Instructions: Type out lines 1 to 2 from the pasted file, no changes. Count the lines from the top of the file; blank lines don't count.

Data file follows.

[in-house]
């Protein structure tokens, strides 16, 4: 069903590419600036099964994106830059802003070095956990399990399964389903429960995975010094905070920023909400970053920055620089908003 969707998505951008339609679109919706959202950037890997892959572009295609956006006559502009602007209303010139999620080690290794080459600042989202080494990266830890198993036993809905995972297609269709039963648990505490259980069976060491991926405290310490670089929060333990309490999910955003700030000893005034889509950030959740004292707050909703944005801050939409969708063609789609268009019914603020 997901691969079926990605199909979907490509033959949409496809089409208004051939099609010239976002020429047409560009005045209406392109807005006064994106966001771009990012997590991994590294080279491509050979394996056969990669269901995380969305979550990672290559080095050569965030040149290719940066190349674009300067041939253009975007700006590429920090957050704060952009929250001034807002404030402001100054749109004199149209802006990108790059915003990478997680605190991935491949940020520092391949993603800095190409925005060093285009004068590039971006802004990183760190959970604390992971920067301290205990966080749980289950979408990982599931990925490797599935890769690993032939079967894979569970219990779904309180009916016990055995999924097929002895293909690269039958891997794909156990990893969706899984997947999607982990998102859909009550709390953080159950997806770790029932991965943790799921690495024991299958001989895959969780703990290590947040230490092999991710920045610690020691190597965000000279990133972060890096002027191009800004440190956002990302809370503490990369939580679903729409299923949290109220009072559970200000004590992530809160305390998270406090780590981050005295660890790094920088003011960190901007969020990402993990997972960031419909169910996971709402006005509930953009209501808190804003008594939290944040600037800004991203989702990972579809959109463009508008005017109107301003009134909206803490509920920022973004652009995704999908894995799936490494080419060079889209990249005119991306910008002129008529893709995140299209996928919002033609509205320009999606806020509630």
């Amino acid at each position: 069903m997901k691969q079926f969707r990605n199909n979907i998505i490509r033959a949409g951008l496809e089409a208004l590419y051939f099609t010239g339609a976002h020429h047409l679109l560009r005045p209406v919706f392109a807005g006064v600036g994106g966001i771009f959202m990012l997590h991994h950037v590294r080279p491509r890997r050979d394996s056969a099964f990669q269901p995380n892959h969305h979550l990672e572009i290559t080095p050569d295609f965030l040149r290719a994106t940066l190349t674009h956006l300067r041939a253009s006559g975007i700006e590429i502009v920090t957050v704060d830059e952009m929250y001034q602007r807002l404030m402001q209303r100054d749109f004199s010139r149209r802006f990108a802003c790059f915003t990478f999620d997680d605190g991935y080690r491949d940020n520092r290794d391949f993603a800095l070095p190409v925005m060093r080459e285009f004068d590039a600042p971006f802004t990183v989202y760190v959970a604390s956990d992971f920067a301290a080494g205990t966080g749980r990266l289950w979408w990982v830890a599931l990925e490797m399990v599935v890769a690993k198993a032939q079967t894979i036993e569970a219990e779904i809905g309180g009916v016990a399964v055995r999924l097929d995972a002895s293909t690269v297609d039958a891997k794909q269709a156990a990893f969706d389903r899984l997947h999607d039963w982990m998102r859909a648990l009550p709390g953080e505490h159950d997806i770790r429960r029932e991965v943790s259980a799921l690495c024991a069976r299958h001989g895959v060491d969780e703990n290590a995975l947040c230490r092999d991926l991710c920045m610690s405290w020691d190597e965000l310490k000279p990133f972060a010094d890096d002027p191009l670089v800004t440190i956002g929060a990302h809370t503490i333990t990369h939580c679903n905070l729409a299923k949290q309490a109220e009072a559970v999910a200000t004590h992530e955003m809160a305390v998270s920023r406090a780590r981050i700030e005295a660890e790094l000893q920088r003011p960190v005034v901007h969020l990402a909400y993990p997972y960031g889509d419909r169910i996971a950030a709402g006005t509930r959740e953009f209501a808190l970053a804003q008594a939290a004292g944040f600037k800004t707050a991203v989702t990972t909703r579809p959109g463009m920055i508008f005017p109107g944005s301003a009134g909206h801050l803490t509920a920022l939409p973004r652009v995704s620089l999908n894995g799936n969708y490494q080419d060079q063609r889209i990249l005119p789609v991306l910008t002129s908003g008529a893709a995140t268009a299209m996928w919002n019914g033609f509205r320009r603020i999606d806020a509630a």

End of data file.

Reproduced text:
[in-house]
């Protein structure tokens, strides 16, 4: 069903590419600036099964994106830059802003070095956990399990399964389903429960995975010094905070920023909400970053920055620089908003 969707998505951008339609679109919706959202950037890997892959572009295609956006006559502009602007209303010139999620080690290794080459600042989202080494990266830890198993036993809905995972297609269709039963648990505490259980069976060491991926405290310490670089929060333990309490999910955003700030000893005034889509950030959740004292707050909703944005801050939409969708063609789609268009019914603020 997901691969079926990605199909979907490509033959949409496809089409208004051939099609010239976002020429047409560009005045209406392109807005006064994106966001771009990012997590991994590294080279491509050979394996056969990669269901995380969305979550990672290559080095050569965030040149290719940066190349674009300067041939253009975007700006590429920090957050704060952009929250001034807002404030402001100054749109004199149209802006990108790059915003990478997680605190991935491949940020520092391949993603800095190409925005060093285009004068590039971006802004990183760190959970604390992971920067301290205990966080749980289950979408990982599931990925490797599935890769690993032939079967894979569970219990779904309180009916016990055995999924097929002895293909690269039958891997794909156990990893969706899984997947999607982990998102859909009550709390953080159950997806770790029932991965943790799921690495024991299958001989895959969780703990290590947040230490092999991710920045610690020691190597965000000279990133972060890096002027191009800004440190956002990302809370503490990369939580679903729409299923949290109220009072559970200000004590992530809160305390998270406090780590981050005295660890790094920088003011960190901007969020990402993990997972960031419909169910996971709402006005509930953009209501808190804003008594939290944040600037800004991203989702990972579809959109463009508008005017109107301003009134909206803490509920920022973004652009995704999908894995799936490494080419060079889209990249005119991306910008002129008529893709995140299209996928919002033609509205320009999606806020509630």